Monday, March 31, 2014

Excel and GeoGebra



In Math 371 we spent the day working with Excel and showing its uses in the math classroom particularly with statistics. From working with it, I realize Excel does have quite a few uses in the math classroom setting. We spent time working with the probability and statistics section which worked quite well especially for calculating average, median, mode and all sorts of other types of statistical data. It also had a variety of different charts useful to plotting data. Another uses of Excel is the spreadsheet. The spreadsheet allows students to create formulas that are useful for data. The students can just develop an equation and then copy and paste to put different values into it which make it easy to solve equations. However as a teacher, it is much more useful for students to solve equations themselves and when equations are used it is much more useful to see the graph which Excel cannot do. 

This is one of the major reasons I find GeoGebra to be a better tool for a teacher than Excel. GeoGebra contains both a spreadsheet and a graphing section which allows the formulas to be shown on a graph. This allows students to visualize the concept which is a huge advantage over Excel. The spreadsheet section on GeoGebra does almost all the things the Excel version does that are useful for doing mathematics. I personally found the Excel spreadsheet a little bit easier to use but not enough for me to want to use Excel more due to GeoGebras many other uses. The graphing by itself creates a huge advantage as it allows points to be plotted to create different shapes and figures while also doing a variety of different manipulations to the object such as measuring, translating, dilating, reflecting, and much more useful concepts especially in Geometry. Also after more experimenting with GeoGebra I realized that it does have a slider tool which can be extremely effective for showing how certain changes affect the graphs of lines and other equations. I could find this especially useful when teaching trigonometry as students struggle to understand how different values affect the graph of sine, cosine, and tangent graphs so by using the slider, you can show how different values affect the graph.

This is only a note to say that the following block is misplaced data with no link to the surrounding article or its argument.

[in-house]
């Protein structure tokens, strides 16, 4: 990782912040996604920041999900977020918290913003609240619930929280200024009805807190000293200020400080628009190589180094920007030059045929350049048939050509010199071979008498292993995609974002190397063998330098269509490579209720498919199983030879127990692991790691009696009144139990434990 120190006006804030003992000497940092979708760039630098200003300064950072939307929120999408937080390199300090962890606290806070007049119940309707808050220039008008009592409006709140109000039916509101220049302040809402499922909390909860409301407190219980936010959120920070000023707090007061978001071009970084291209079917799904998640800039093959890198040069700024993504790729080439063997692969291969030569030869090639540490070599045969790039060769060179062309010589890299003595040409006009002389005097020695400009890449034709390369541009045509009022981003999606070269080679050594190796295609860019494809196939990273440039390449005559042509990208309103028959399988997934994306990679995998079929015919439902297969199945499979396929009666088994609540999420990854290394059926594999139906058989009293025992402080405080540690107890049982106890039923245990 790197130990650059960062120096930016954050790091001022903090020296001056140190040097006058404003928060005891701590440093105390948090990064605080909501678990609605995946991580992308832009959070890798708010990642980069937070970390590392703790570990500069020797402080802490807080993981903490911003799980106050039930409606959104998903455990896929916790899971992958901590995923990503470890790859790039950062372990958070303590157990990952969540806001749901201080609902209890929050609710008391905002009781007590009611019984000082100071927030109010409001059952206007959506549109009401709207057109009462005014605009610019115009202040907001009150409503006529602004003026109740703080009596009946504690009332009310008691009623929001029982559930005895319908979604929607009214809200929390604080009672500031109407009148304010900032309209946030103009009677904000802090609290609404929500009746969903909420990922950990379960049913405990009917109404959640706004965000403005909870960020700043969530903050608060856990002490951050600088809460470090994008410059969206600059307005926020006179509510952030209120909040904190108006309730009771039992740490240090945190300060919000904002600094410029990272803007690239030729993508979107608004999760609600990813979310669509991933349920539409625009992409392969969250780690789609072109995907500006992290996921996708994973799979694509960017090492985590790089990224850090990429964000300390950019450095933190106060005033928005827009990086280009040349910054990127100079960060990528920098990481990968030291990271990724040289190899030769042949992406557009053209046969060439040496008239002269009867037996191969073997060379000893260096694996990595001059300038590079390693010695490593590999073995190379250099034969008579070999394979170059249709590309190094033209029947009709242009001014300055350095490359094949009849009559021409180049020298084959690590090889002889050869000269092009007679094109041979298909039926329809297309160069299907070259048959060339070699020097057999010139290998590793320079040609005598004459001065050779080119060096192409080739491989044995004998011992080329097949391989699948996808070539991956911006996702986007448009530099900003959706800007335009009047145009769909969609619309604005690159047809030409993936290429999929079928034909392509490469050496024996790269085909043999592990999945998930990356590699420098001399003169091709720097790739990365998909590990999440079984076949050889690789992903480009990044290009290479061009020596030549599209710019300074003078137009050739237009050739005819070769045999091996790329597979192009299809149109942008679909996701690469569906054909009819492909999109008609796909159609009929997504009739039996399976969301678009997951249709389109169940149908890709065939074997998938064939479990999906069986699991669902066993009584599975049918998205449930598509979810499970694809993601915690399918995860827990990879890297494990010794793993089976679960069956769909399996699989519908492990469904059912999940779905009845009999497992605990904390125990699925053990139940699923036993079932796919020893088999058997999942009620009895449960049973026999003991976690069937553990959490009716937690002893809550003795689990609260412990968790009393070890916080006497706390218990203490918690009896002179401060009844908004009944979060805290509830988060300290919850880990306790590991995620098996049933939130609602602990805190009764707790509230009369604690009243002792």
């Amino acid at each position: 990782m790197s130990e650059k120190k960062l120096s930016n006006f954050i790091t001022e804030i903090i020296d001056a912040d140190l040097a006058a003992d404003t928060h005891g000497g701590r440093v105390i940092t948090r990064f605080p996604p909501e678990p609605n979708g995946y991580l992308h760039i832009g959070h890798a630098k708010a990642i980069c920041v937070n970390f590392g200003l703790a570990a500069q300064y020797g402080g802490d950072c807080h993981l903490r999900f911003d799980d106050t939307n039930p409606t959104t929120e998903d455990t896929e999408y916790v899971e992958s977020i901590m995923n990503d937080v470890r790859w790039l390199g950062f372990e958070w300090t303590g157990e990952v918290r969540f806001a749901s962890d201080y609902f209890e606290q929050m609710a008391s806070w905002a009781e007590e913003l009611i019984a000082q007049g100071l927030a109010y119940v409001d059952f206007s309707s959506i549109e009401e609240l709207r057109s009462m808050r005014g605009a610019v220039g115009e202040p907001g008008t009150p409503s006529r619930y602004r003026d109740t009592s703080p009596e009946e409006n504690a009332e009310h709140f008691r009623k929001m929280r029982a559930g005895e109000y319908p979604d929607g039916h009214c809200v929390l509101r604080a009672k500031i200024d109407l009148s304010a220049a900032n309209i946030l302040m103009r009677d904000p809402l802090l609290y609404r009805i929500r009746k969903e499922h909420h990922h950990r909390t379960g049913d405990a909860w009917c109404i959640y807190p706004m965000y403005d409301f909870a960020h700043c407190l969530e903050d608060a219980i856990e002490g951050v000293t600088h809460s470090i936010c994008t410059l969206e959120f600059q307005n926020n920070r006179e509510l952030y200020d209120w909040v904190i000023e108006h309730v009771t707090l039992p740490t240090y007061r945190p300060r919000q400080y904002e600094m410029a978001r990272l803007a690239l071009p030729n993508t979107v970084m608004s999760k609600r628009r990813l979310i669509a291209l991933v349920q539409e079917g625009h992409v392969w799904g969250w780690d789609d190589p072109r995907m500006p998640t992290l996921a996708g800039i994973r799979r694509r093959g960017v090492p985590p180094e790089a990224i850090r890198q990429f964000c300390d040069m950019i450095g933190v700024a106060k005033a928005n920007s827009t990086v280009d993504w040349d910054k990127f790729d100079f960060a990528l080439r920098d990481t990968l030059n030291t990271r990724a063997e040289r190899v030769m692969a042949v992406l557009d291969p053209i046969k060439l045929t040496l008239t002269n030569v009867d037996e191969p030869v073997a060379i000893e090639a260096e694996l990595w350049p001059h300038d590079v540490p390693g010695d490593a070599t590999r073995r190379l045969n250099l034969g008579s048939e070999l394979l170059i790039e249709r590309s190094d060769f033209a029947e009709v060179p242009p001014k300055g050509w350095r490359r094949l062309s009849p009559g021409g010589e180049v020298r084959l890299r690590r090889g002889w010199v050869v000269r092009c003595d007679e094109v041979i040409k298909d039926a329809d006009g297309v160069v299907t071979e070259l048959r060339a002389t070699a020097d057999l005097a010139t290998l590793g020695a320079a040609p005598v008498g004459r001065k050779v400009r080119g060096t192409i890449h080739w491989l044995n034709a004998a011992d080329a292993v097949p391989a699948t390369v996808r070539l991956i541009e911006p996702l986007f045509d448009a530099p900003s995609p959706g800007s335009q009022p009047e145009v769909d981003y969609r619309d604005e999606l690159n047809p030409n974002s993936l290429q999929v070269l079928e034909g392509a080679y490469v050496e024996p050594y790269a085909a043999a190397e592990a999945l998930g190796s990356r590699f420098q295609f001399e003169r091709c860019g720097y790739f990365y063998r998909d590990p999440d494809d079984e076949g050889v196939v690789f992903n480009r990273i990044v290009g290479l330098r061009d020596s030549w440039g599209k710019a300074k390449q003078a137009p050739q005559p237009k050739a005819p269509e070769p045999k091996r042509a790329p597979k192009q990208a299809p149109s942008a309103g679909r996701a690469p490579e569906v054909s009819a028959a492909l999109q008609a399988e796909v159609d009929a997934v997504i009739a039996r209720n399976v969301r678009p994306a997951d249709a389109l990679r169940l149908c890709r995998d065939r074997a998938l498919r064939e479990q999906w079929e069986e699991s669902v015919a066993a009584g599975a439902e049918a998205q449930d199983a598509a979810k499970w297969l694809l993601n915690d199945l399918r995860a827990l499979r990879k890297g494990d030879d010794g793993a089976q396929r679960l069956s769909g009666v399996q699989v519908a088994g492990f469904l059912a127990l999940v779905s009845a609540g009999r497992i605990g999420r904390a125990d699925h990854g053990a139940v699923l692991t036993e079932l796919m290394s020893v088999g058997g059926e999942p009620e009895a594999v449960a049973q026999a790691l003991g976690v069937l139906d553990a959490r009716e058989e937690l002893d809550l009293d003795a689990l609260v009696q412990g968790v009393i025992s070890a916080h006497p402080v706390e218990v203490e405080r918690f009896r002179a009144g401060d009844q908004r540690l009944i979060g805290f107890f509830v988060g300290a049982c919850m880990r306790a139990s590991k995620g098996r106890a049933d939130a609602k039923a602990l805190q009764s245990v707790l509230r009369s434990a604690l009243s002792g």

Therefore, while Excel and Geogebra both have good uses in the math classroom, GeoGebra’s larger variety of mathematics related concepts gives it a huge advantage in my opinion over Excel. Excel's ability to create formulas seems like a great tool but really I do not see as many uses in the math classroom. The formulas allow students to receive a variety of answers quickly but in the math classroom the process is more important than the solution so it does not have too much of a use. GeoGebra also has the same spreadsheet feature even if it does not have all the same features but the graphing portion of it just makes it a better option to use in the classroom. Plus GeoGebra has an app which allows it to be used on portable devices such as iPads. And one final remark on this concept is that GeoGebra is free to download. Free programs are always a bonus and GeoGebra definitely gives good value for a free program.

By Jayden Streifel